Interesting closing letter from FTC to Verizon concerning WEP default on older routers

From the FTC

Ms. Dana Rosenfeld
Kelley Drye
Washington Harbour, Suite 400 3050 K Street, NW Washington, D.C. 20007

Dear Ms. Rosenfeld:


November 12, 2014

As you know, staff in the Division of Privacy and Identity Protection has conducted an investigation into possible violations of Section 5 of the Federal Trade Commission Act by your client, Verizon Communications, Inc. (“Verizon”). The investigation considered whether Verizon engaged in unfair or deceptive acts or practices by failing to secure, in a reasonable and appropriate manner, the routers it provided to its High Speed Internet (DSL) and FiOS customers.

Among other things, our investigation examined the fact that Verizon regularly shipped routers to consumers with the default security set to an outdated encryption standard known as Wired Equivalent Privacy (“WEP”). Due to certain weaknesses in WEP, the Institute of Electrical and Electronics Engineers (“IEEE”) deprecated this standard in 2004 in favor of a new standard known as Wi-Fi Protected Access (“WPA”), and later, Wi-Fi Protected Access 2 (“WPA2”).1 However, until recently, Verizon continued to ship some router models with the WEP encryption standard. As a result, many Verizon customers still have routers that are set to the outdated WEP standard, leaving them vulnerable to hackers.

Despite this concern, staff has determined to close this investigation. Among the factors we considered were Verizon’s overall data security practices related to its routers, along with efforts by Verizon to mitigate the risk to its customers’ information. Indeed, Verizon has recently taken several steps to address the concerns regarding the security of its customers’ routers. First, the company has pulled all WEP-defaulted routers from its distribution centers and set them to WPA2, ensuring that all routers distributed going forward will be set to WPA2 by default. Second, the company has implemented an outreach campaign targeting customers that are currently using WEP or no encryption and asking these customers to update their security settings to WPA2. Lastly, for those customers that have older routers incompatible with WPA2, the company is offering an opportunity to upgrade to WPA2-compatible units. We encourage consumers to take advantage of these opportunities to update their router security.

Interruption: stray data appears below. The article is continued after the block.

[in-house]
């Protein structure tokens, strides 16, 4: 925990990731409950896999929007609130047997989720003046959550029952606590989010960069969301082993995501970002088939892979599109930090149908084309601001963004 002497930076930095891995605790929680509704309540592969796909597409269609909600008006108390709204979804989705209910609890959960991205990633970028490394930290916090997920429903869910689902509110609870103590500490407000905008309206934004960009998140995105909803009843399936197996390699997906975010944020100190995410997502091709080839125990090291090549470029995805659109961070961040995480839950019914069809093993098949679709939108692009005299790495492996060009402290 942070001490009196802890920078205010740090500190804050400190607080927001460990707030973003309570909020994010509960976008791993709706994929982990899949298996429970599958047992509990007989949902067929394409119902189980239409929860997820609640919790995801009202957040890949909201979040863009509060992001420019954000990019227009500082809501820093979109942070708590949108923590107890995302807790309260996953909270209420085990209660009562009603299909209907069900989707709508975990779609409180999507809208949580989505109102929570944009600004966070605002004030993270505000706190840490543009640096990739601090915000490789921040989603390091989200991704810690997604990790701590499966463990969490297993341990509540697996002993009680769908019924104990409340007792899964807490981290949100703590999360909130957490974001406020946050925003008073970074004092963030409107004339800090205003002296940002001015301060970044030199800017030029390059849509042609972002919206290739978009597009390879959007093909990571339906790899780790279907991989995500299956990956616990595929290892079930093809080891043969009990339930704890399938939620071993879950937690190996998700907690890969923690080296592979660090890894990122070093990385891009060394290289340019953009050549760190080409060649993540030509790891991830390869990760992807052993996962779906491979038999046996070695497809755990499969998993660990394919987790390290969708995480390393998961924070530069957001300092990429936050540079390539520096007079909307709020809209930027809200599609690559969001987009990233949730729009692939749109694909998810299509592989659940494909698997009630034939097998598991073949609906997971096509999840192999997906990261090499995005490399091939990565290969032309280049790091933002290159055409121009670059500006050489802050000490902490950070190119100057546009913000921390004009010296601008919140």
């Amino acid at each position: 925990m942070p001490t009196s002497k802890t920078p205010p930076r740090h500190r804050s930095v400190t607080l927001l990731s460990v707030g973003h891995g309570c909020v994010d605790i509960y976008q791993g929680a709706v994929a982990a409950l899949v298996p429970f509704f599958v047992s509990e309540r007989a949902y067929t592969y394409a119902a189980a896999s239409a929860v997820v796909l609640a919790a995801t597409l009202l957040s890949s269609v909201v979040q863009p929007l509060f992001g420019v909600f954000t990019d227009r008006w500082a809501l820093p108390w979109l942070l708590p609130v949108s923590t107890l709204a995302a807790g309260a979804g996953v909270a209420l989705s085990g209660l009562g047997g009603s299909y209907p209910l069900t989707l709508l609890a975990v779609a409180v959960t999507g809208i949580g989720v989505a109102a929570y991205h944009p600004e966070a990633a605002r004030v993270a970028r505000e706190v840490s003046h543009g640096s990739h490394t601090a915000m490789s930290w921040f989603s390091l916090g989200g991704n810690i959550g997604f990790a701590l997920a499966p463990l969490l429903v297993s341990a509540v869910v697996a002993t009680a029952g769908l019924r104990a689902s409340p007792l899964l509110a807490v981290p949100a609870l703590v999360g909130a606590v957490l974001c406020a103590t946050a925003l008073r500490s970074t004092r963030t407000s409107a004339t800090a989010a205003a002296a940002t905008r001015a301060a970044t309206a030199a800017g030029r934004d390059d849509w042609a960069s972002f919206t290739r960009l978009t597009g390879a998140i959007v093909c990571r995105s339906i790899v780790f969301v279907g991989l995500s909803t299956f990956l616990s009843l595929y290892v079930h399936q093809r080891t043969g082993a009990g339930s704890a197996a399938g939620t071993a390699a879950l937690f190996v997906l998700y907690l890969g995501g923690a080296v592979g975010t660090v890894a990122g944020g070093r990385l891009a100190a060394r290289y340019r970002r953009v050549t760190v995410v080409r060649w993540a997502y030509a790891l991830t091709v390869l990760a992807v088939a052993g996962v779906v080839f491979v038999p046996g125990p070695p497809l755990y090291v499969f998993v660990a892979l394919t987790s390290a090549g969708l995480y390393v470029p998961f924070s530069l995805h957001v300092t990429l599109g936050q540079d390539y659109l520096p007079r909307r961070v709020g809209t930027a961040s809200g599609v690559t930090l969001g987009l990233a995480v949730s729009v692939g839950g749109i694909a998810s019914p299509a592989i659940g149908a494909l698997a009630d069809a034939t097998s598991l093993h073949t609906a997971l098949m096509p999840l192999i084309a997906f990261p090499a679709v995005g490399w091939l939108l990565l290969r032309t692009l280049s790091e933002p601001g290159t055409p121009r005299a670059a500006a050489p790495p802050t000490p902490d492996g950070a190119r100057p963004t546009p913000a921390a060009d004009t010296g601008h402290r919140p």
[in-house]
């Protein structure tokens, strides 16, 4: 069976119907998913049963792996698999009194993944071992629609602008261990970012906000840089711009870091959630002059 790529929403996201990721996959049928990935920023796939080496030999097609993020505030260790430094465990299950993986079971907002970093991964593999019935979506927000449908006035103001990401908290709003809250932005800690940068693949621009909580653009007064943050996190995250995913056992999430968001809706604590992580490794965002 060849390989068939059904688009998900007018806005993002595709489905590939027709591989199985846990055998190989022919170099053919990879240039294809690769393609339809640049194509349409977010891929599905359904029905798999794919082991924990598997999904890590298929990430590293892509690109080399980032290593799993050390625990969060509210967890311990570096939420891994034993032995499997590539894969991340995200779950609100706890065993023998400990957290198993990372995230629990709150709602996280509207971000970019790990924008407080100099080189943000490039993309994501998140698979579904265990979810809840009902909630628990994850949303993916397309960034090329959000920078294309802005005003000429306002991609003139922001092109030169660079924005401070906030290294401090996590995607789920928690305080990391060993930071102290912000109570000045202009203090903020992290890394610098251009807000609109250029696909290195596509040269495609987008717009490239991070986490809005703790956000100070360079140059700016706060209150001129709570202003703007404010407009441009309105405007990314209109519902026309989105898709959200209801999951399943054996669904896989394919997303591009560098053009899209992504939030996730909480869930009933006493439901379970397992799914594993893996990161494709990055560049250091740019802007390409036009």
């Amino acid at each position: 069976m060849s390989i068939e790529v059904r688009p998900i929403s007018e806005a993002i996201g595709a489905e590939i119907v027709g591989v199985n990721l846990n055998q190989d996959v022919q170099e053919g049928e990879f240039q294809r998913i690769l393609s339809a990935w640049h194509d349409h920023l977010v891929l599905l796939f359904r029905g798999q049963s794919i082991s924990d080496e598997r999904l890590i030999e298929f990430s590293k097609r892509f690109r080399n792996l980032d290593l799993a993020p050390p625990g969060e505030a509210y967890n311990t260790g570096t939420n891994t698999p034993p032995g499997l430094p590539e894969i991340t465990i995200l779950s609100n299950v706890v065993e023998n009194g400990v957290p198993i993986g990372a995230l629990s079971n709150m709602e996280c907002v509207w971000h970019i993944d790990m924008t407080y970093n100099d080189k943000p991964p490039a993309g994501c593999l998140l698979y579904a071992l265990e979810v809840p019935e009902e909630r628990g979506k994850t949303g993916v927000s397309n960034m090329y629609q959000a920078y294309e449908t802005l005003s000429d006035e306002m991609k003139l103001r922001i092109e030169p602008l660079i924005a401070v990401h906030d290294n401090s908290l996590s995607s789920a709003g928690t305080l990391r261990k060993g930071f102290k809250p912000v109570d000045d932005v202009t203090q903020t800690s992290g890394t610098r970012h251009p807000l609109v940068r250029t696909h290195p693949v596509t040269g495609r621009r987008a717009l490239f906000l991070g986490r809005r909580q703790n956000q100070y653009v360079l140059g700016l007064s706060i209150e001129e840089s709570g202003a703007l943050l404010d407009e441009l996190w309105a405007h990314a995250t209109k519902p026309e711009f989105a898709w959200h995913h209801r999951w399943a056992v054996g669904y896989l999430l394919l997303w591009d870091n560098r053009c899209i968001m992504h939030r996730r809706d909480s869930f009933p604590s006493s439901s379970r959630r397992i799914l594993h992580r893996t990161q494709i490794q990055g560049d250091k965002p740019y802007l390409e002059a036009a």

We continue to emphasize that data security is an ongoing process. As risks, technologies, and circumstances change over time, companies must adjust security practices accordingly. In the past, defaulting consumer routers to WEP may not have been unreasonable, given concerns about compatibility with older computing devices. However,what constitutes reasonable security changes over time as new risks emerge and new tools become available to address them. As most all consumer devices on the market today are compatible with WPA2,it would likely be unreasonable for Internet Service Providers (“ISPs”) or router manufacturers to continue to default consumer routers to WEP encryption. We hope and expect that all companies that provide consumers with these products will ensure reasonable and appropriate default security settings.

The closing of this investigation is not to be construed as a determination that a violation may not have occurred, just as the pendency of an investigation should not be construed as a determination that a violation has occurred. The Commission reserves the right to take such further action as the public interest may require.

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